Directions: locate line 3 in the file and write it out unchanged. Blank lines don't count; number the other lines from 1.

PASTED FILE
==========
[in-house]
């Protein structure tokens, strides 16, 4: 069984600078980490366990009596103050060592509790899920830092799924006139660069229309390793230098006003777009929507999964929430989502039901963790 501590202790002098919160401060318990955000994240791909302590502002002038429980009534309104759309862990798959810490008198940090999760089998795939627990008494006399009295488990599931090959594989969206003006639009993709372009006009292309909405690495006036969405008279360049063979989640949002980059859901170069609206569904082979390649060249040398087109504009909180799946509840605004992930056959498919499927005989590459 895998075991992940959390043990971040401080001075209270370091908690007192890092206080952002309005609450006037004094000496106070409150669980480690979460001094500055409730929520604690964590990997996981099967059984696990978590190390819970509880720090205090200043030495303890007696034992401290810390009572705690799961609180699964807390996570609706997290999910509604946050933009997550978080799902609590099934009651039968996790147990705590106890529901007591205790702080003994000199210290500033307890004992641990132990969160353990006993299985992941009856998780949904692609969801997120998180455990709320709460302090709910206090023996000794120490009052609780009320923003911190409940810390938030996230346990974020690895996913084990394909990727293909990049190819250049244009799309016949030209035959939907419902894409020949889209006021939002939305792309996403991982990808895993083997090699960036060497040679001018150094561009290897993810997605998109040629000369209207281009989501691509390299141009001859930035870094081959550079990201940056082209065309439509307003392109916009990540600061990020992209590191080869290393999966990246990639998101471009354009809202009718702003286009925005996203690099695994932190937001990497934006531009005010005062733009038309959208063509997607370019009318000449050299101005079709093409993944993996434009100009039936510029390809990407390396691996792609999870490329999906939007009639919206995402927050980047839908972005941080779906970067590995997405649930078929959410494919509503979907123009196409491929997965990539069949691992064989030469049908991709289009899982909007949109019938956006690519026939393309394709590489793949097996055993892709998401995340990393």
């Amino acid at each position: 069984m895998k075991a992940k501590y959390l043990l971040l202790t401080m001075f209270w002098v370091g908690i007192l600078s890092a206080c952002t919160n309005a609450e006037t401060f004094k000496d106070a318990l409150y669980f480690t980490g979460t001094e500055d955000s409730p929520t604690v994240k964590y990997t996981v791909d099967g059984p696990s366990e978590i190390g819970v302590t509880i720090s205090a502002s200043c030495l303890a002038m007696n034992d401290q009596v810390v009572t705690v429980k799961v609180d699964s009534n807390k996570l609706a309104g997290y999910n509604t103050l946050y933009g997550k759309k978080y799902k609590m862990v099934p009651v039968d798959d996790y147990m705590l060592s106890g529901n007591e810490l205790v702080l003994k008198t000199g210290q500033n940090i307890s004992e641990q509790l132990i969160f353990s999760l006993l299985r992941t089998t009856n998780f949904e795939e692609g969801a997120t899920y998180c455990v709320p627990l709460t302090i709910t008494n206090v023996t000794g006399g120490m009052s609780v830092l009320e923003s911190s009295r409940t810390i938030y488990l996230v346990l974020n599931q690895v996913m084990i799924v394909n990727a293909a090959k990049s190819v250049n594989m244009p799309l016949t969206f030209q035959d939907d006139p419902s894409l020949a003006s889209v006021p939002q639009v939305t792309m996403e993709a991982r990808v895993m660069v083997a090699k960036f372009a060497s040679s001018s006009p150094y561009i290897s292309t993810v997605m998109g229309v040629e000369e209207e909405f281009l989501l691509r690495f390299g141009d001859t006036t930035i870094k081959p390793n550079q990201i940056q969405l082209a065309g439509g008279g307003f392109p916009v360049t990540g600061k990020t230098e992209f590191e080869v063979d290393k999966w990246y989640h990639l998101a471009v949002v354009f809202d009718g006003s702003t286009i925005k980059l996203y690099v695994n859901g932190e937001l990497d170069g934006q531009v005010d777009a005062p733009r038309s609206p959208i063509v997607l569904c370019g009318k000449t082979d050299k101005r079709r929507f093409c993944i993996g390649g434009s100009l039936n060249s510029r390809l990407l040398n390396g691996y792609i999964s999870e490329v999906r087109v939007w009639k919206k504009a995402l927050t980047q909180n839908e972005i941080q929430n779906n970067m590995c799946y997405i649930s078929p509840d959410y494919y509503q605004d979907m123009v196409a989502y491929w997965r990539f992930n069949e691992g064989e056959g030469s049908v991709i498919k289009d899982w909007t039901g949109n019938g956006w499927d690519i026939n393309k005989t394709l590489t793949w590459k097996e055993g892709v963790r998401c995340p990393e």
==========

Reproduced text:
């Amino acid at each position: 069984m895998k075991a992940k501590y959390l043990l971040l202790t401080m001075f209270w002098v370091g908690i007192l600078s890092a206080c952002t919160n309005a609450e006037t401060f004094k000496d106070a318990l409150y669980f480690t980490g979460t001094e500055d955000s409730p929520t604690v994240k964590y990997t996981v791909d099967g059984p696990s366990e978590i190390g819970v302590t509880i720090s205090a502002s200043c030495l303890a002038m007696n034992d401290q009596v810390v009572t705690v429980k799961v609180d699964s009534n807390k996570l609706a309104g997290y999910n509604t103050l946050y933009g997550k759309k978080y799902k609590m862990v099934p009651v039968d798959d996790y147990m705590l060592s106890g529901n007591e810490l205790v702080l003994k008198t000199g210290q500033n940090i307890s004992e641990q509790l132990i969160f353990s999760l006993l299985r992941t089998t009856n998780f949904e795939e692609g969801a997120t899920y998180c455990v709320p627990l709460t302090i709910t008494n206090v023996t000794g006399g120490m009052s609780v830092l009320e923003s911190s009295r409940t810390i938030y488990l996230v346990l974020n599931q690895v996913m084990i799924v394909n990727a293909a090959k990049s190819v250049n594989m244009p799309l016949t969206f030209q035959d939907d006139p419902s894409l020949a003006s889209v006021p939002q639009v939305t792309m996403e993709a991982r990808v895993m660069v083997a090699k960036f372009a060497s040679s001018s006009p150094y561009i290897s292309t993810v997605m998109g229309v040629e000369e209207e909405f281009l989501l691509r690495f390299g141009d001859t006036t930035i870094k081959p390793n550079q990201i940056q969405l082209a065309g439509g008279g307003f392109p916009v360049t990540g600061k990020t230098e992209f590191e080869v063979d290393k999966w990246y989640h990639l998101a471009v949002v354009f809202d009718g006003s702003t286009i925005k980059l996203y690099v695994n859901g932190e937001l990497d170069g934006q531009v005010d777009a005062p733009r038309s609206p959208i063509v997607l569904c370019g009318k000449t082979d050299k101005r079709r929507f093409c993944i993996g390649g434009s100009l039936n060249s510029r390809l990407l040398n390396g691996y792609i999964s999870e490329v999906r087109v939007w009639k919206k504009a995402l927050t980047q909180n839908e972005i941080q929430n779906n970067m590995c799946y997405i649930s078929p509840d959410y494919y509503q605004d979907m123009v196409a989502y491929w997965r990539f992930n069949e691992g064989e056959g030469s049908v991709i498919k289009d899982w909007t039901g949109n019938g956006w499927d690519i026939n393309k005989t394709l590489t793949w590459k097996e055993g892709v963790r998401c995340p990393e």